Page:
Rich Kids of India: India’s Partying Scene Comes of Age

Avinash Gavai

India’s partying scene comes of age propelled by a raging crusade of decadence, aspiration and defiant attitude.


I stumble drunkenly in through the door. It’s a chilly February night and after a hard session of clubbing I enter the modestly sized but extravagantly decorated apartment of a popular female model. Scanning the scene, I take stock of my lush surroundings; a beautiful Persian carpet bears the weight of an obese, full record player stands, spotlessly white cat, the kind of entitled feline bastard you see James Bond villains stroking with lazy precision. A series of elegant house plants such as bamboo palms and Chinese evergreens frame the rectangular outline of the room and provide exquisite contrast to the asymmetrical collection of various decorative items from eastern European looking crystal bowls to what I believe are Andy Warhol and other post-modern prints perched icily on aquamarine colored walls.

Even in such an inebriated state, I marvel at my astute powers of observation.  Of course, in the midst of all this whisky-fried wonderment, I’ve failed to notice that a bleary-eyed leggy model type lady is furiously tugging at my pants with a tightly rolled up bill in her other hand, shouting frantically,  “Hey dude wake up, do you want some blow or what?!”

I’m not a narcotics kinda guy, never have been. As I’m getting older, my idea of a good time is increasingly gravitating towards preaching the virtues of a vegan, low alcohol, zero-sugar diet (pissing off 90 % of my friends in the process) while indulging in an assorted array of rather dangerous adventure sports. But scores of upper-class, ambitious professionals in India have found new ways to celebrate life—and cutting-edge partying is practically de rigueur for those who want to be seen as upwardly-mobile and hip.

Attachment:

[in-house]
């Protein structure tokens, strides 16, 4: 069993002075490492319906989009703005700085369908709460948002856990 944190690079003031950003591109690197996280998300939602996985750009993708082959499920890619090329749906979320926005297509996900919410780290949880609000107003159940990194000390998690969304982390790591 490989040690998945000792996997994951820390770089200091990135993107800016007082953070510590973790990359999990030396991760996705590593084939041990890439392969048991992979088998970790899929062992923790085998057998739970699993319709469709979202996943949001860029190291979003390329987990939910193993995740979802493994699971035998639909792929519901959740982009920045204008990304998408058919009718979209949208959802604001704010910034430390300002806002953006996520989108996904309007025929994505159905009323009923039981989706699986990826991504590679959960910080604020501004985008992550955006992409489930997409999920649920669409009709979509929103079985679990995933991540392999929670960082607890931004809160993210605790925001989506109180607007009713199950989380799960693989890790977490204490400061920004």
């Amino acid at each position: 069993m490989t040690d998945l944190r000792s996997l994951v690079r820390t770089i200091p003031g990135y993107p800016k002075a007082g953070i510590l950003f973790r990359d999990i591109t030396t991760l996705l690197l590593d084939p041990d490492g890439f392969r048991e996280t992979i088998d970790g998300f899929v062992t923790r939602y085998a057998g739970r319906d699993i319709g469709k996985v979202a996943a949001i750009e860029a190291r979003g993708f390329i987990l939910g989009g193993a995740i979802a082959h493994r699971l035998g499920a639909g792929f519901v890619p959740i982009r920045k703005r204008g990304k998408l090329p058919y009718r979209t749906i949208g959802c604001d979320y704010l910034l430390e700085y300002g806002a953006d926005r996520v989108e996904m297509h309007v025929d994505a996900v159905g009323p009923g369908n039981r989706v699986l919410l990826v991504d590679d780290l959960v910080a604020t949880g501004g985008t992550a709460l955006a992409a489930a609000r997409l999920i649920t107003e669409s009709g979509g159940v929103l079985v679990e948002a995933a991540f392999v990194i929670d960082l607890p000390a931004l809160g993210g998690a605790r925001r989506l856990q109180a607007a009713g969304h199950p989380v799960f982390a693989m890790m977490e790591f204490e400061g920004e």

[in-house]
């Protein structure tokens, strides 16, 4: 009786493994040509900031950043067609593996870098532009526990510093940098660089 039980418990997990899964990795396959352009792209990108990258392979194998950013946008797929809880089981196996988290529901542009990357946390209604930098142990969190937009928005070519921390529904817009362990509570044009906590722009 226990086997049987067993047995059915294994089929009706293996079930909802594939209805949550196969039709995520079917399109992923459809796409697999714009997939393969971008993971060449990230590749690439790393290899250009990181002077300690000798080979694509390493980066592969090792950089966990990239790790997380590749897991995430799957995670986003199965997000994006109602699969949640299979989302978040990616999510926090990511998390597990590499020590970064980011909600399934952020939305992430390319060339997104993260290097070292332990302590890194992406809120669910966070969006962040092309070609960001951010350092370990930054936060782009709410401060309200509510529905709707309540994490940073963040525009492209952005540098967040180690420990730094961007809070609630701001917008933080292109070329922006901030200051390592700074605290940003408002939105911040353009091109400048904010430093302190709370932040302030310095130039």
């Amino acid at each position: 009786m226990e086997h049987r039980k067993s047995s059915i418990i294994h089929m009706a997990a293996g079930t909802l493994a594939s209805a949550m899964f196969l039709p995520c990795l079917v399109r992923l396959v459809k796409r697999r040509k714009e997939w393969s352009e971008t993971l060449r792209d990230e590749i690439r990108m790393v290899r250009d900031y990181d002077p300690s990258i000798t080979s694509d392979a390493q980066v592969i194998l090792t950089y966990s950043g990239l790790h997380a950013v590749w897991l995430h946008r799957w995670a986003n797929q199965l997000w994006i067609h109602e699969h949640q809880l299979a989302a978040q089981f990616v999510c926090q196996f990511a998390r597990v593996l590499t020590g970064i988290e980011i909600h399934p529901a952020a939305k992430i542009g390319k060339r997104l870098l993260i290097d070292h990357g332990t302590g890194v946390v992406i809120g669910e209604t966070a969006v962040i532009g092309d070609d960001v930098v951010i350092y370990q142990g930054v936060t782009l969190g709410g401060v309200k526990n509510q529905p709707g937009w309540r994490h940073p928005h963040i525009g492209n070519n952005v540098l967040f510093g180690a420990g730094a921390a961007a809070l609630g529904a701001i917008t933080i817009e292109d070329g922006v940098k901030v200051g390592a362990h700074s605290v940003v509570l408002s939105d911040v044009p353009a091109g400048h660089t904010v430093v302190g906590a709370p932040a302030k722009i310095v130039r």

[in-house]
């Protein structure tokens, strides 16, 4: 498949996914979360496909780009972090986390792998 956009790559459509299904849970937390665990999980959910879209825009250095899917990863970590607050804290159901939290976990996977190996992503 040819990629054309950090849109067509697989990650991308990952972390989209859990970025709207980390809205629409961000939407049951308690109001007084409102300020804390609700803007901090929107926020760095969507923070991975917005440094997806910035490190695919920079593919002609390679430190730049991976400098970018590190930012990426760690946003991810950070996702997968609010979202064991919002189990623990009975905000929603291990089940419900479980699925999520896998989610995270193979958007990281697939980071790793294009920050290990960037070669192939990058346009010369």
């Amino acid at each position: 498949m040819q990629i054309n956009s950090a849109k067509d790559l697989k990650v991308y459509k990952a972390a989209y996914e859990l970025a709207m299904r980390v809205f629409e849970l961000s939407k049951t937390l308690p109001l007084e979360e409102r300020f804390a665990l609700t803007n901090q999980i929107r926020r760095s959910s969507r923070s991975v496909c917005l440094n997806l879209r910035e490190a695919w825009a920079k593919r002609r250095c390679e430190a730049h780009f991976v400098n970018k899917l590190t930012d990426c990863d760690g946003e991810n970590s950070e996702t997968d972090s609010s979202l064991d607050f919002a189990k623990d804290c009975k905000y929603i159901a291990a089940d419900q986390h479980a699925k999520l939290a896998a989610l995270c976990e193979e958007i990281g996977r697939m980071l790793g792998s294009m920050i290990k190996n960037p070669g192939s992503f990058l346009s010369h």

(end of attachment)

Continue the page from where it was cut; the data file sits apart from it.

Now suddenly awakened, I notice my new acquaintance and about seven people huddled in a circle around a gleaming glass center table. The table is acting as the temporary keeper of Afghan cocaine lines that they are all about to pounce upon, like starving lionesses cornering an antelope. Politely declining the offer of “feeling like a brand new man”, I strike up a conversation with my new doe-eyed, blow-snorting friend, wishing to get an insight into her choice of recreation.

“The standard kind of get-together shit is so dull, man. I know it’s not healthy, but I just do it sometimes, and it does add madness and masala (spice) to our parties,” says the 26-year-old party girl/pant-tugger, who I’ll call Daphne.

“You just gotta live life to the max. F*** what everyone else says”.

And then I realize she’s not alone in this seemingly frivolous sentiment. In India, big, extravagant shindigs, replete with booming electronic dance music, expensive liquor and designer drugs — have often been in the news. Recently, Bombay police raided a party in an upper-class neighborhood, alleging that it was a rave party where MDMA and cocaine were being consumed and sold.

But that’s just one of the many kinds of parties that have caught the fancy of the young. Parties are epitomized by a variety of modern cheesy Top 40 and/or cutting-edge underground electronic music, psychedelic lights, hipster’ish dressing, tattoos, and unlimited booze.